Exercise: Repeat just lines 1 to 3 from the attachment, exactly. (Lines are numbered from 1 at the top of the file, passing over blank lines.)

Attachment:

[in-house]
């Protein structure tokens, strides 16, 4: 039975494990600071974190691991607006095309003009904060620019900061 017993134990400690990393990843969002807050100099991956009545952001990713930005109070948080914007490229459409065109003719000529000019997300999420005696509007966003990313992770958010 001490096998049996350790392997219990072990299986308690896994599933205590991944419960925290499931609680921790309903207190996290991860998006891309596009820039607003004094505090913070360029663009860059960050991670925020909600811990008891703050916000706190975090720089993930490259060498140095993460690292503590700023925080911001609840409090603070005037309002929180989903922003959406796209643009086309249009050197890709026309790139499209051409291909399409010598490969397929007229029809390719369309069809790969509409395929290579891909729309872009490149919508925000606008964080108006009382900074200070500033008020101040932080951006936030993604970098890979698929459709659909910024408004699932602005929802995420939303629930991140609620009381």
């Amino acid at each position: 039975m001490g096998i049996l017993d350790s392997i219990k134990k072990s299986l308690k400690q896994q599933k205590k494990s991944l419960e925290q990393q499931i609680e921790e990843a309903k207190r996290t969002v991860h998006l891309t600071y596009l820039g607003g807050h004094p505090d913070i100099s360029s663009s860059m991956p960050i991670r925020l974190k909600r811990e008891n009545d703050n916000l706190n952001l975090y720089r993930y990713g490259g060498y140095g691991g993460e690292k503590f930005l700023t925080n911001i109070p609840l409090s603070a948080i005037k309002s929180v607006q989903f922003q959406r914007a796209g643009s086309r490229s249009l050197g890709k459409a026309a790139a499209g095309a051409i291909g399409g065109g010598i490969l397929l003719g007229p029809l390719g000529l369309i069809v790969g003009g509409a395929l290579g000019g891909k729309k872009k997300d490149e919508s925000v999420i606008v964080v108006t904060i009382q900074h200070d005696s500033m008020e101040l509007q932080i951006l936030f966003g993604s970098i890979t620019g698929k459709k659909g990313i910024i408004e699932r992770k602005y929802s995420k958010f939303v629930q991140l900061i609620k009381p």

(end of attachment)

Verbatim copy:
[in-house]
């Protein structure tokens, strides 16, 4: 039975494990600071974190691991607006095309003009904060620019900061 017993134990400690990393990843969002807050100099991956009545952001990713930005109070948080914007490229459409065109003719000529000019997300999420005696509007966003990313992770958010 001490096998049996350790392997219990072990299986308690896994599933205590991944419960925290499931609680921790309903207190996290991860998006891309596009820039607003004094505090913070360029663009860059960050991670925020909600811990008891703050916000706190975090720089993930490259060498140095993460690292503590700023925080911001609840409090603070005037309002929180989903922003959406796209643009086309249009050197890709026309790139499209051409291909399409010598490969397929007229029809390719369309069809790969509409395929290579891909729309872009490149919508925000606008964080108006009382900074200070500033008020101040932080951006936030993604970098890979698929459709659909910024408004699932602005929802995420939303629930991140609620009381």
């Amino acid at each position: 039975m001490g096998i049996l017993d350790s392997i219990k134990k072990s299986l308690k400690q896994q599933k205590k494990s991944l419960e925290q990393q499931i609680e921790e990843a309903k207190r996290t969002v991860h998006l891309t600071y596009l820039g607003g807050h004094p505090d913070i100099s360029s663009s860059m991956p960050i991670r925020l974190k909600r811990e008891n009545d703050n916000l706190n952001l975090y720089r993930y990713g490259g060498y140095g691991g993460e690292k503590f930005l700023t925080n911001i109070p609840l409090s603070a948080i005037k309002s929180v607006q989903f922003q959406r914007a796209g643009s086309r490229s249009l050197g890709k459409a026309a790139a499209g095309a051409i291909g399409g065109g010598i490969l397929l003719g007229p029809l390719g000529l369309i069809v790969g003009g509409a395929l290579g000019g891909k729309k872009k997300d490149e919508s925000v999420i606008v964080v108006t904060i009382q900074h200070d005696s500033m008020e101040l509007q932080i951006l936030f966003g993604s970098i890979t620019g698929k459709k659909g990313i910024i408004e699932r992770k602005y929802s995420k958010f939303v629930q991140l900061i609620k009381p």